How to do a Madhubani painting

Friday, January 15th, 2010 | Author:

vinitajhawomenworkredIn our previous posts, we have shared about what Madhubani paintings are and where do they emerge from and what are the common themes in such paintings. Also, off late I have been reading a lot about Madhubani paintings and thought I too should try my hand at it too. To do a Madhubani painting here is all that you would need:

  • Cloth/Handmade paper
  • Trace paper
  • Fabric colours(for cloth)
  • Poster colours (for paper)
  • Black outliner
  • Carbon sheet
  • Indian inks (green, blue, red, orange, black)
  • Madhubani Pen or a Black ball point pen

paper_craft_pt41_lDecide on a theme. Trace the design of Madhubani using a carbon sheet on the handmade paper. If you do not trace it well, then later while outlining the painting you may face trouble. In case you want to make changes, you can make improvements in designs. Draw the outline using the Madhubani pen, dipping the pen in black Indian ink and removing the excess ink and drawing thin outline on the entire painting, or using a black ball point pen and outlining the design. People who are comfortable can also use a 000 point brush.

Now fill in the designs with Indian inks that come in various colors. Most people use green and red in Madhubani. However, you can use other colours too. Now allow it to dry and frame it. Madhubani paintings can be done on fabric too, however you then need to use fabric paints instead of Indian ink.

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Amitava

Sunday, December 20th, 2009 | Author:

amitava6aw1016d3pf_bigWorking with a variety of mediums such as watercolours, oils, and pastels, Amitava has painted his thoughts yet camouflaging something which makes the spectator want to dig deeper in the canvas.

 

Amitava’s earlier works saw gentleness and acquiescence however; his recent paintings depict the violence and apathy of modern times. He has portrayed his thoughts and feelings evoked by his observations of the life around him. The artist feels that his paintings are a way that he gets a chance to express his thoughts. He says “The basic concept of my work is life around me. Throughout my life, I have been an urbanite and have reacted to anything that has happened – either political or cultural. But obviously, my paintings are my thoughts and I think through them. Painting to me has become a kind of a language.”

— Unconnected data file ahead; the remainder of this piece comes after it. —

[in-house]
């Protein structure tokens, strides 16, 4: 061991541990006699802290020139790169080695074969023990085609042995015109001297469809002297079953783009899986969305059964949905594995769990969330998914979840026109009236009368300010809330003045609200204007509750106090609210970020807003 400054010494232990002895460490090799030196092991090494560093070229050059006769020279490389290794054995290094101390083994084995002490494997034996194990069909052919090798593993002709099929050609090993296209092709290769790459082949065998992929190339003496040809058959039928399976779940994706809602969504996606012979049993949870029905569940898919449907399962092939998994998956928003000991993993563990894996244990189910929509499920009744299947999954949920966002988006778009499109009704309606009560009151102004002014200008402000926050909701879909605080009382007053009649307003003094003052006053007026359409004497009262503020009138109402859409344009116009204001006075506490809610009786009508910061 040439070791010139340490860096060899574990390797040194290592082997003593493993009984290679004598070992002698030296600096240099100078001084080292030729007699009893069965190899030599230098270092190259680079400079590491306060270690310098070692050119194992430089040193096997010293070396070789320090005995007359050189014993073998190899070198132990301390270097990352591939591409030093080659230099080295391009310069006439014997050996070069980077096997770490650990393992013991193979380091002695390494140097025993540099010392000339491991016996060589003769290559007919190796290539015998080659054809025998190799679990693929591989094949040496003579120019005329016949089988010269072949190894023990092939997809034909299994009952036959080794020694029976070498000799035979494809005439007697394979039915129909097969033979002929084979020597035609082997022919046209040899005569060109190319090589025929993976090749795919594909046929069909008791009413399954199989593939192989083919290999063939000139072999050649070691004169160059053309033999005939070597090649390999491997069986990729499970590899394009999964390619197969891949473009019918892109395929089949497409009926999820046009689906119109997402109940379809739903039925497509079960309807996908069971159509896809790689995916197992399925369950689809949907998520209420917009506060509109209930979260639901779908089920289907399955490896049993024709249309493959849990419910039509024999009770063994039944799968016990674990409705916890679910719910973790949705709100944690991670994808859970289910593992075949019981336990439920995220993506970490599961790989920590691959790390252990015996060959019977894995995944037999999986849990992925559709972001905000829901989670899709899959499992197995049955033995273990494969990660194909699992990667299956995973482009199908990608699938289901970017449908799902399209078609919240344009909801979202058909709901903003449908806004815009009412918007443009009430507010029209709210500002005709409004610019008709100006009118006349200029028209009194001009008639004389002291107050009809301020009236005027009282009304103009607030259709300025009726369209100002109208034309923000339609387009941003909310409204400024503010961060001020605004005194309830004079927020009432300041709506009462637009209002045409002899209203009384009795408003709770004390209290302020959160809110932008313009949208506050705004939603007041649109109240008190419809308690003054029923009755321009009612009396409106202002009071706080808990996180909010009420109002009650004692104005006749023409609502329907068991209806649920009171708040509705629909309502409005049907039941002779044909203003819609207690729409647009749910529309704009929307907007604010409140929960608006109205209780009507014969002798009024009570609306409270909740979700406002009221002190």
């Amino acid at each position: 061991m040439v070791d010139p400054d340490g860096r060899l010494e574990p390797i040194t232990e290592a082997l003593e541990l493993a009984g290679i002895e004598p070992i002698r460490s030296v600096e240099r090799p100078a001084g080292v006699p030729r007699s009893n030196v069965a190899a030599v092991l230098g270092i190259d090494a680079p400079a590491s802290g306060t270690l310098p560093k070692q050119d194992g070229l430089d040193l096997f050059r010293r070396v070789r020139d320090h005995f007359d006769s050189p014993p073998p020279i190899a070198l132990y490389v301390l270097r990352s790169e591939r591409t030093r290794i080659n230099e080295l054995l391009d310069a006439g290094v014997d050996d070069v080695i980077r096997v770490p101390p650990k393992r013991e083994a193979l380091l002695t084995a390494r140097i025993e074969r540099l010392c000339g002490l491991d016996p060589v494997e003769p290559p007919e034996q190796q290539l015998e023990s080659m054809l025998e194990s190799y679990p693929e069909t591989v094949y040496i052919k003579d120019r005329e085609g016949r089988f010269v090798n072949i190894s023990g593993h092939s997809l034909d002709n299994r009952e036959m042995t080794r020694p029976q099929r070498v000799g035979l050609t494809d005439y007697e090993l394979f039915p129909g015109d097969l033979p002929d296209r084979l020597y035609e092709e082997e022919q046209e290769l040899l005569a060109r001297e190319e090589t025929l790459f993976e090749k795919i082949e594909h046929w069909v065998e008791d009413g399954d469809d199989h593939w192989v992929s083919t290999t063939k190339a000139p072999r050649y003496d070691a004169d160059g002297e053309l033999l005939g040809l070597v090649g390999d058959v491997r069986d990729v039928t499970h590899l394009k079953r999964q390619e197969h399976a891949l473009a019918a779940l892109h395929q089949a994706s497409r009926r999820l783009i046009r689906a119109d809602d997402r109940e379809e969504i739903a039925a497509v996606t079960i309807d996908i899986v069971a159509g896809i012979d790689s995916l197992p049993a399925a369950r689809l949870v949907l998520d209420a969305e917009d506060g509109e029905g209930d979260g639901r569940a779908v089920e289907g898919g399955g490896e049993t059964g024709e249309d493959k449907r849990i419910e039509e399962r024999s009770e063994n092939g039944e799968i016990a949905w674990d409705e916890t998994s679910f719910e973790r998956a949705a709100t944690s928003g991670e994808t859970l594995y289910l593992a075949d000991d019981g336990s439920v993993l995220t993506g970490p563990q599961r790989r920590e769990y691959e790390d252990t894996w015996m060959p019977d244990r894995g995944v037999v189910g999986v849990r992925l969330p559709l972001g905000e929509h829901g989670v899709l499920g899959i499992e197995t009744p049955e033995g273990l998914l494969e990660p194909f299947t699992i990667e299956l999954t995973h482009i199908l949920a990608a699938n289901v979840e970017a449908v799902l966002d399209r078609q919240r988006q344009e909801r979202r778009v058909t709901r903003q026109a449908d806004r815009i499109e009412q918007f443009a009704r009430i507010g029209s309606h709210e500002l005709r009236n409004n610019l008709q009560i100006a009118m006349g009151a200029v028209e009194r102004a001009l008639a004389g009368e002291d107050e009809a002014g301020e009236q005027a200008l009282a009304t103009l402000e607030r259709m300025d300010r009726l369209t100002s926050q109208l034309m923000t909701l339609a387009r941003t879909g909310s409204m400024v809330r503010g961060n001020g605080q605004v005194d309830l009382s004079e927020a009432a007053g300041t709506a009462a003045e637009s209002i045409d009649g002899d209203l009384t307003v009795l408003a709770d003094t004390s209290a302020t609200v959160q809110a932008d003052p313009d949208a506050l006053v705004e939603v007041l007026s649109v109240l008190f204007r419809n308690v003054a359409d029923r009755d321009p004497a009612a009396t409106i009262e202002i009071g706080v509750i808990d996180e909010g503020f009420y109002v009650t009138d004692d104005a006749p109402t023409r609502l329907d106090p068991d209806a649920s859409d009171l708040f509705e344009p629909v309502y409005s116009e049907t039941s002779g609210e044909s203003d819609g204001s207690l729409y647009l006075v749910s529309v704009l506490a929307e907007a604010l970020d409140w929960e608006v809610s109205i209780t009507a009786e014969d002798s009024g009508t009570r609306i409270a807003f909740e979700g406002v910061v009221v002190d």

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amitava_97cm7030rw_bigBorn in 1947 in Delhi, Amitava graduated from the Delhi College of Art. He experimented with a few styles of painting and sketching. What is remarkable is the fact that through all his paintings, there is one common striking quality that comes through – stress on background and the layers of colours laid on the surface through which the images emerge. Amitava feels that it is through details that he defines his space in the painting. His work is based on situations where man is both the creator and the destroyer. Amitava creates a world that is natural and man made at the same time. It is way he uses different elements to create an environment that intrigues the spectators. With keen observation and sympathetic approach, Amitava highlights the inner struggle of humans. Off late, his work portrays aggression as Amitava feels how man has been isolating himself in this materialistic world. 

K. Laxma Goud

Tuesday, December 15th, 2009 | Author:

laxma_912cc1111oy_bigGoud has a rustic charm of his own. He is versatile and experiments with a lot of different mediums in which he has been successful. Goud has used various mediums such as watercolours, pastels, gouache, glass painting, and even sculpturing in bronze and terracotta. Laxma Goud, using the simple art of sketching also creates wonders. He feels that possibilities are immense once you know the correct use of a particular medium.

 

Looking at Goud’s work, one feels that it is highly raw and rustic. Each portrait be it a man or a woman has a strong expression on their face. Also, his work has a strong Indian base that represents Indian ethos. Each character be it a sculpture or a painting has a powerful individual existence and the aspect of male and female sexuality is also highlighted. Goud’s strokes are highly casual and rough. This gives the canvas a very raw appeal which is quite exuberant in its own way. Goud’s work demonstrates the south Indian rural element of the country especially the way the woman is wearing her bindi. Sometimes it feels that Goud is recreating paintings from his childhood as if they are frozen in his mind.